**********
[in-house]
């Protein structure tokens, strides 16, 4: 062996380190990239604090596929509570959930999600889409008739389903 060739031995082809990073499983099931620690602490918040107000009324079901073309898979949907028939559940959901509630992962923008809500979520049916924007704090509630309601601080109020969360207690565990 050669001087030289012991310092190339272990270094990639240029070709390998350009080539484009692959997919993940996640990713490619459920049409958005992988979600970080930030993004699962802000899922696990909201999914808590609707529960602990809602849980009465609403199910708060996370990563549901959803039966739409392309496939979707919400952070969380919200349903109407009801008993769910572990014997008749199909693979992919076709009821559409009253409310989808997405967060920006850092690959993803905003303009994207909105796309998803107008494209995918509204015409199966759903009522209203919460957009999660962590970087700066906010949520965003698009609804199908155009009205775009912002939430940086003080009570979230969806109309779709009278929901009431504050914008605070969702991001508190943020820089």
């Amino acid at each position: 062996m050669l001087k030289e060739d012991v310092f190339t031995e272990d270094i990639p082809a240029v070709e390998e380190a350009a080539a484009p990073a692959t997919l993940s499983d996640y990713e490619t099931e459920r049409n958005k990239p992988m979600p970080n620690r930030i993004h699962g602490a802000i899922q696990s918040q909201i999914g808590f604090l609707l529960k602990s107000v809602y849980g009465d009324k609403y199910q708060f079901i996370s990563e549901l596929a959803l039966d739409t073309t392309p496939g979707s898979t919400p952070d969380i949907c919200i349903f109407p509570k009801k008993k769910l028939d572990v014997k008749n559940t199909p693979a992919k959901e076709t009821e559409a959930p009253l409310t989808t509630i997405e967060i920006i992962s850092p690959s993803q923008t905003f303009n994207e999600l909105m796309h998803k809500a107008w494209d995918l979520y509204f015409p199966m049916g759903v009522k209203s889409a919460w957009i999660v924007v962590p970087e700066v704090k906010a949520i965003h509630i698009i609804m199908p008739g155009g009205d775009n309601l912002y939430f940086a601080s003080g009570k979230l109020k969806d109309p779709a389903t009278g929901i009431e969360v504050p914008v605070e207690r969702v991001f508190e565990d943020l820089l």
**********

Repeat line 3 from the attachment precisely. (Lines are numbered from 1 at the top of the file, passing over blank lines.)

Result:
């Amino acid at each position: 062996m050669l001087k030289e060739d012991v310092f190339t031995e272990d270094i990639p082809a240029v070709e390998e380190a350009a080539a484009p990073a692959t997919l993940s499983d996640y990713e490619t099931e459920r049409n958005k990239p992988m979600p970080n620690r930030i993004h699962g602490a802000i899922q696990s918040q909201i999914g808590f604090l609707l529960k602990s107000v809602y849980g009465d009324k609403y199910q708060f079901i996370s990563e549901l596929a959803l039966d739409t073309t392309p496939g979707s898979t919400p952070d969380i949907c919200i349903f109407p509570k009801k008993k769910l028939d572990v014997k008749n559940t199909p693979a992919k959901e076709t009821e559409a959930p009253l409310t989808t509630i997405e967060i920006i992962s850092p690959s993803q923008t905003f303009n994207e999600l909105m796309h998803k809500a107008w494209d995918l979520y509204f015409p199966m049916g759903v009522k209203s889409a919460w957009i999660v924007v962590p970087e700066v704090k906010a949520i965003h509630i698009i609804m199908p008739g155009g009205d775009n309601l912002y939430f940086a601080s003080g009570k979230l109020k969806d109309p779709a389903t009278g929901i009431e969360v504050p914008v605070e207690r969702v991001f508190e565990d943020l820089l």